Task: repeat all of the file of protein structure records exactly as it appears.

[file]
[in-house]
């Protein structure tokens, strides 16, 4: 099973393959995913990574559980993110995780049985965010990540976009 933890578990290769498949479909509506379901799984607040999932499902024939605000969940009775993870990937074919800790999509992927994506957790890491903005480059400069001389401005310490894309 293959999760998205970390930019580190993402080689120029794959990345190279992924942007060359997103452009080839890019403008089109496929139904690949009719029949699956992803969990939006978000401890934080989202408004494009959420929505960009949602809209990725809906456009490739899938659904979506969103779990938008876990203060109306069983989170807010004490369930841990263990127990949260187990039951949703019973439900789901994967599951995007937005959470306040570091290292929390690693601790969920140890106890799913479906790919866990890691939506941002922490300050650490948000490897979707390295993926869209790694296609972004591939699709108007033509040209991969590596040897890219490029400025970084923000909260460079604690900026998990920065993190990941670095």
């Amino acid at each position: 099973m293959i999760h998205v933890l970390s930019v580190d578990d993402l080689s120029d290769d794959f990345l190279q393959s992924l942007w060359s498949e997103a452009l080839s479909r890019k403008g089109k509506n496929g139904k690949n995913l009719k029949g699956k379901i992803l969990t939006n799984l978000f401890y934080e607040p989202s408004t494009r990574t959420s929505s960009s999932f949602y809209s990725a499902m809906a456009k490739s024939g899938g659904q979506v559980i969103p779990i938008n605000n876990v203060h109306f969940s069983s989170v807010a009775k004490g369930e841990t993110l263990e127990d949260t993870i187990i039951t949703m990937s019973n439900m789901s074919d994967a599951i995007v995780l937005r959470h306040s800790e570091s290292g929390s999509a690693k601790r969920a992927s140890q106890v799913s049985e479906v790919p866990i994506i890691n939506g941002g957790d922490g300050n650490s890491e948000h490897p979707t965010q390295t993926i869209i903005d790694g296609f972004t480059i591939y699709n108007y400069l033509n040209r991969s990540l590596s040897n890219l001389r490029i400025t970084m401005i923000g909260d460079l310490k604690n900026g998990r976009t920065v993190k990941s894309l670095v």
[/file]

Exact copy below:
[in-house]
């Protein structure tokens, strides 16, 4: 099973393959995913990574559980993110995780049985965010990540976009 933890578990290769498949479909509506379901799984607040999932499902024939605000969940009775993870990937074919800790999509992927994506957790890491903005480059400069001389401005310490894309 293959999760998205970390930019580190993402080689120029794959990345190279992924942007060359997103452009080839890019403008089109496929139904690949009719029949699956992803969990939006978000401890934080989202408004494009959420929505960009949602809209990725809906456009490739899938659904979506969103779990938008876990203060109306069983989170807010004490369930841990263990127990949260187990039951949703019973439900789901994967599951995007937005959470306040570091290292929390690693601790969920140890106890799913479906790919866990890691939506941002922490300050650490948000490897979707390295993926869209790694296609972004591939699709108007033509040209991969590596040897890219490029400025970084923000909260460079604690900026998990920065993190990941670095």
């Amino acid at each position: 099973m293959i999760h998205v933890l970390s930019v580190d578990d993402l080689s120029d290769d794959f990345l190279q393959s992924l942007w060359s498949e997103a452009l080839s479909r890019k403008g089109k509506n496929g139904k690949n995913l009719k029949g699956k379901i992803l969990t939006n799984l978000f401890y934080e607040p989202s408004t494009r990574t959420s929505s960009s999932f949602y809209s990725a499902m809906a456009k490739s024939g899938g659904q979506v559980i969103p779990i938008n605000n876990v203060h109306f969940s069983s989170v807010a009775k004490g369930e841990t993110l263990e127990d949260t993870i187990i039951t949703m990937s019973n439900m789901s074919d994967a599951i995007v995780l937005r959470h306040s800790e570091s290292g929390s999509a690693k601790r969920a992927s140890q106890v799913s049985e479906v790919p866990i994506i890691n939506g941002g957790d922490g300050n650490s890491e948000h490897p979707t965010q390295t993926i869209i903005d790694g296609f972004t480059i591939y699709n108007y400069l033509n040209r991969s990540l590596s040897n890219l001389r490029i400025t970084m401005i923000g909260d460079l310490k604690n900026g998990r976009t920065v993190k990941s894309l670095v």